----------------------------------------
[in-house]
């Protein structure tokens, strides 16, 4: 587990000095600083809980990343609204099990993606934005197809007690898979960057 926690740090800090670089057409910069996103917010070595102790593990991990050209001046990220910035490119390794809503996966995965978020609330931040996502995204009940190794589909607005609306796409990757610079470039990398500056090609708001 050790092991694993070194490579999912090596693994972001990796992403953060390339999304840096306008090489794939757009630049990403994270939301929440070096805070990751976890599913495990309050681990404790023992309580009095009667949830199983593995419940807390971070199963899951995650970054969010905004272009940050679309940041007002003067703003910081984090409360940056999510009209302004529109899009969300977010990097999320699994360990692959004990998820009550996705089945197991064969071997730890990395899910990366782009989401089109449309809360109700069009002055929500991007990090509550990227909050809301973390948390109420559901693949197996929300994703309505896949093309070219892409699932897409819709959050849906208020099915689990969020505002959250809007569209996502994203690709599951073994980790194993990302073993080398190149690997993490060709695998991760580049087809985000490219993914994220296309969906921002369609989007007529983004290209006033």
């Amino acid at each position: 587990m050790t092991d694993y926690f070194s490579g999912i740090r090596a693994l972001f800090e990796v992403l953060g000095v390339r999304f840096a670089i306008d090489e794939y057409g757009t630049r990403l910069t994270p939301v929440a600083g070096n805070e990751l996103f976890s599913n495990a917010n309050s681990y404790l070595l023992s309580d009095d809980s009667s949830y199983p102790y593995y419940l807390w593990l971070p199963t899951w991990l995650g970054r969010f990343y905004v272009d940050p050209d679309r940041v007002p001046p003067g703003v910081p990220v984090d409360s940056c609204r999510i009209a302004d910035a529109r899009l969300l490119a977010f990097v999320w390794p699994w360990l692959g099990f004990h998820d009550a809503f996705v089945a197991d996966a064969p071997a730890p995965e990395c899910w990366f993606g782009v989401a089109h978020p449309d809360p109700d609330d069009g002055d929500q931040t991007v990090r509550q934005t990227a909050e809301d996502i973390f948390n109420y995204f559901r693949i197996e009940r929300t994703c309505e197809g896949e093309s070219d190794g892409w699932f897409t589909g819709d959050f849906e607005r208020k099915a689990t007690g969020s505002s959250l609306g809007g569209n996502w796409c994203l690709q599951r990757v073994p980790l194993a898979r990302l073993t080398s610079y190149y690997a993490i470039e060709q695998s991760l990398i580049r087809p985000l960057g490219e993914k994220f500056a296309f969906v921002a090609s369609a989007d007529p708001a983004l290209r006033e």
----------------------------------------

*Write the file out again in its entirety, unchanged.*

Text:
[in-house]
């Protein structure tokens, strides 16, 4: 587990000095600083809980990343609204099990993606934005197809007690898979960057 926690740090800090670089057409910069996103917010070595102790593990991990050209001046990220910035490119390794809503996966995965978020609330931040996502995204009940190794589909607005609306796409990757610079470039990398500056090609708001 050790092991694993070194490579999912090596693994972001990796992403953060390339999304840096306008090489794939757009630049990403994270939301929440070096805070990751976890599913495990309050681990404790023992309580009095009667949830199983593995419940807390971070199963899951995650970054969010905004272009940050679309940041007002003067703003910081984090409360940056999510009209302004529109899009969300977010990097999320699994360990692959004990998820009550996705089945197991064969071997730890990395899910990366782009989401089109449309809360109700069009002055929500991007990090509550990227909050809301973390948390109420559901693949197996929300994703309505896949093309070219892409699932897409819709959050849906208020099915689990969020505002959250809007569209996502994203690709599951073994980790194993990302073993080398190149690997993490060709695998991760580049087809985000490219993914994220296309969906921002369609989007007529983004290209006033």
């Amino acid at each position: 587990m050790t092991d694993y926690f070194s490579g999912i740090r090596a693994l972001f800090e990796v992403l953060g000095v390339r999304f840096a670089i306008d090489e794939y057409g757009t630049r990403l910069t994270p939301v929440a600083g070096n805070e990751l996103f976890s599913n495990a917010n309050s681990y404790l070595l023992s309580d009095d809980s009667s949830y199983p102790y593995y419940l807390w593990l971070p199963t899951w991990l995650g970054r969010f990343y905004v272009d940050p050209d679309r940041v007002p001046p003067g703003v910081p990220v984090d409360s940056c609204r999510i009209a302004d910035a529109r899009l969300l490119a977010f990097v999320w390794p699994w360990l692959g099990f004990h998820d009550a809503f996705v089945a197991d996966a064969p071997a730890p995965e990395c899910w990366f993606g782009v989401a089109h978020p449309d809360p109700d609330d069009g002055d929500q931040t991007v990090r509550q934005t990227a909050e809301d996502i973390f948390n109420y995204f559901r693949i197996e009940r929300t994703c309505e197809g896949e093309s070219d190794g892409w699932f897409t589909g819709d959050f849906e607005r208020k099915a689990t007690g969020s505002s959250l609306g809007g569209n996502w796409c994203l690709q599951r990757v073994p980790l194993a898979r990302l073993t080398s610079y190149y690997a993490i470039e060709q695998s991760l990398i580049r087809p985000l960057g490219e993914k994220f500056a296309f969906v921002a090609s369609a989007d007529p708001a983004l290209r006033e």